Montreal port strike could be costly, truckers say

by Steve Bouchard, Editor, Transport Routier

MONTREAL — After rail blockades and the Covid-19 pandemic, the Quebec trucking industry is now facing another issue as the union of longshoremen of the Port of Montreal filed a 72-hour notice indicating that an unlimited general strike will be called on Aug. 10 at 7 a.m.
Operations at the Port of Montreal have been disrupted by short strikes affecting container terminals for the last two weeks. The collective agreement between the longshoremen’s union and the Maritime Employers Association (MEA) expired on Dec. 31, 2018. The issue of schedules is at the core of the negotiations.

The strike would affect all terminals this time, including Contrecoeur, but would not affect liquid bulk handling, Oceanex services (Bickerdike terminal) and the grain terminal (Viterra).

Tensions between the two sides escalated this week, as the union accused MEA of using strike-breakers. The MEA replied by saying that it gave tasks to executives, as permitted by law.

The MEA says it has tabled a counterproposal for a truce, which the union’s executive committee has refused.

“The association’s preferred option remains negotiation in order to quickly reach an agreement and we are evaluating all of our options,” the MEA said in a statement.

Marc Cadieux

For the trucking industry, the impacts will be major, warns Marc Cadieux, CEO of the Association du camionnage du Québec (ACQ).

Cadieux sent two letters, one dated Aug. 4, addressed to Prime Minister Justin Trudeau, and another dated Aug. 5, addressed to the Minister of Labor, Filomena Tassi, and other ministers concerned, asking they take the necessary measures to help the two parties to find a solution to this labour dispute. Steps taken could range from appointing a mediator to passing a special bill.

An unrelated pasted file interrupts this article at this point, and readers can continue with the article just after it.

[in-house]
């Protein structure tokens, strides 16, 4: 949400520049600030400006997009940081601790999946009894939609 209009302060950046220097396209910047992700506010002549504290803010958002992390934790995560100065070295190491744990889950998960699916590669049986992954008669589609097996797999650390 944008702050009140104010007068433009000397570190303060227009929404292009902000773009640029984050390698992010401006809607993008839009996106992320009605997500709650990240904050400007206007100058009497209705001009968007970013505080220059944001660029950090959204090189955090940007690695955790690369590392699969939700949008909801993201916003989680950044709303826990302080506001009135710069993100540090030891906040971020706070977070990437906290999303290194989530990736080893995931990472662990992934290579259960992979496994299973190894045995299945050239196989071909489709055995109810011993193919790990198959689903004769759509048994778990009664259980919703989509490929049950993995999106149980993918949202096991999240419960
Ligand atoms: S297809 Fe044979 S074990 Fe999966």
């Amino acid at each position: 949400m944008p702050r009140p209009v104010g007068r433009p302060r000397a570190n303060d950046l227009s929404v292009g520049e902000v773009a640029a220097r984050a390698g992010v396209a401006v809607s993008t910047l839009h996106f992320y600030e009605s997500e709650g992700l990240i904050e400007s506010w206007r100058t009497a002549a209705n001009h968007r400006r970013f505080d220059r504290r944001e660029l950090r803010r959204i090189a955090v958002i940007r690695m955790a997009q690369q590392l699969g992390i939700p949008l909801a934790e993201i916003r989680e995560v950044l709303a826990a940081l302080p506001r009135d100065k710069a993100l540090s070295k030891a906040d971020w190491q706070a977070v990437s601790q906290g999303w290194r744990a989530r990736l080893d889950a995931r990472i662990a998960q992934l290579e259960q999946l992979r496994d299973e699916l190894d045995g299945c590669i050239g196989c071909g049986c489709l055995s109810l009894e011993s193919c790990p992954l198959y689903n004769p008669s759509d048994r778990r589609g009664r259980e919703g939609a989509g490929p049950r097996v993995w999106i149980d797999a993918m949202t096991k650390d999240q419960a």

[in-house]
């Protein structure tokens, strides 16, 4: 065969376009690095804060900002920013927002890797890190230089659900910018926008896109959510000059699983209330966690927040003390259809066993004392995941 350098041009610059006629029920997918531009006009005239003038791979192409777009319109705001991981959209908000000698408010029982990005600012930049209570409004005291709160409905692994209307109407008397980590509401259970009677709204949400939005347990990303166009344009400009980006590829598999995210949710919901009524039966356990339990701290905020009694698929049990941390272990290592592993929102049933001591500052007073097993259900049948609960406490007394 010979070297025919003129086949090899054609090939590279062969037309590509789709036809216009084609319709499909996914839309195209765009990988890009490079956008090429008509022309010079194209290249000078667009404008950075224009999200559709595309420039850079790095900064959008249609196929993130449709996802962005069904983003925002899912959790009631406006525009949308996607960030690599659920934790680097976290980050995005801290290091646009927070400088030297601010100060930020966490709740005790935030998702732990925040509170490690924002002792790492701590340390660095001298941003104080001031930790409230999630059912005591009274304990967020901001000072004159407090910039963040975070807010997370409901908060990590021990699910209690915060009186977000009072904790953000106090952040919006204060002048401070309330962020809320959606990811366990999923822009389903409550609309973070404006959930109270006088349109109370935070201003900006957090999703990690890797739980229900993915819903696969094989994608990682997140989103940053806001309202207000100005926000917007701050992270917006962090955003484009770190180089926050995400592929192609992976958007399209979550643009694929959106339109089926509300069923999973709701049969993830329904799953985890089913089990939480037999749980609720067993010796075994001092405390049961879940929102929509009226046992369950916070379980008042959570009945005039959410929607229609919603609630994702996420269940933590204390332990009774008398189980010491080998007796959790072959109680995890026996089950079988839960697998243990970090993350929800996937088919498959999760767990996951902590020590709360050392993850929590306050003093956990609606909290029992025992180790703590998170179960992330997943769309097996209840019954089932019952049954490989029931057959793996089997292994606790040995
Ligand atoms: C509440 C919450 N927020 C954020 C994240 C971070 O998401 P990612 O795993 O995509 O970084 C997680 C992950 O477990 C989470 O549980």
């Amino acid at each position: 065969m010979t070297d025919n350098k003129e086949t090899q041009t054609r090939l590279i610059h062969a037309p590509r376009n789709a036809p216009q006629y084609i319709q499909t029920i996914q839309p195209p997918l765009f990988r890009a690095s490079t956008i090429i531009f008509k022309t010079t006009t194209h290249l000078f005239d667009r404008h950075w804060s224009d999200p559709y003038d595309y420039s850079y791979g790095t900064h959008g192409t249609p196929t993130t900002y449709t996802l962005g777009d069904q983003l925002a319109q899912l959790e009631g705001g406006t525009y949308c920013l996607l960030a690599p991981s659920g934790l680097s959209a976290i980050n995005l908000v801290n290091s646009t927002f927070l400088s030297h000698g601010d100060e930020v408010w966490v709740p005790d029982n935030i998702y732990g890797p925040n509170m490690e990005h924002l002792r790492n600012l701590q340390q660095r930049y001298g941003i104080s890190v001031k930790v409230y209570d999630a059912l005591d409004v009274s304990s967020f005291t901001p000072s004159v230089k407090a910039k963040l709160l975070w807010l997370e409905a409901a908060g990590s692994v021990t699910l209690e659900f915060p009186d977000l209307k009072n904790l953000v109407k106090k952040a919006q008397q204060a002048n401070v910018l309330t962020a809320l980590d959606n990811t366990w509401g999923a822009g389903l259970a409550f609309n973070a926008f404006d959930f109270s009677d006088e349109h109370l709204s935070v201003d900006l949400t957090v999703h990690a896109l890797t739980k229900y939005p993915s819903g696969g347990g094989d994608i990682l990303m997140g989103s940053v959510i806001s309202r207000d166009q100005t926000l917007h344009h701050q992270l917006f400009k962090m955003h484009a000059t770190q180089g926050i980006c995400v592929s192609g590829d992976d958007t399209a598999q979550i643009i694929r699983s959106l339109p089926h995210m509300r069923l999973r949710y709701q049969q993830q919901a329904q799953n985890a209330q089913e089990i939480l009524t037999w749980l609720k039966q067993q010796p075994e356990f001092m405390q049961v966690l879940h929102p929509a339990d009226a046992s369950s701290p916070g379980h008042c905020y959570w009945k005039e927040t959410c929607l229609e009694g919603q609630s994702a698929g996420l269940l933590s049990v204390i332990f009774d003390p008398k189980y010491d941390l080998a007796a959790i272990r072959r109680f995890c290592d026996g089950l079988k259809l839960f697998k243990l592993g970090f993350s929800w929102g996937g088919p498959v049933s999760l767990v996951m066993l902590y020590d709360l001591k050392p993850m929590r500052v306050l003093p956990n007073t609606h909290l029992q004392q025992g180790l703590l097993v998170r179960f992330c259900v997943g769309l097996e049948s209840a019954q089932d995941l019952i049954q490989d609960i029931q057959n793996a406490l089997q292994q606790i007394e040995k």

For some carriers, port activities represent more than 70 percent of their operations. An indefinite general strike would inevitably result in layoffs.

“Since the start of the year, our industry has been hit hard. Transporters are currently in a precarious situation. Many of them are out of breath,” said Cadieux. “Now carriers are going to tell truckers as of Monday that they have no more work for them?”

Ships are already redirected to Halifax, New York, Saint-Jean New Brunswick and possibly a few to Quebec City.

Activities at the Port of Montreal directly affect a pool of 110 million people. A shutdown or a slowdown in services would have an impact on the populations of Quebec, Ontario and the Maritime provinces, underlines the ACQ.

“There are direct jobs, but also several indirect jobs, such as shippers who handle or redistribute containers. The side effects are considerable,” Cadieux said. “This is a major situation. The federal government must get involved quickly and meaningfully.”


Steve Bouchard is the editor of Quebec’s leading French-language trucking magazine, Transport Routier, published by Newcom Média Québec since its creation in 2000. He is also editor of the associated website, and a contributor to Today’s Trucking and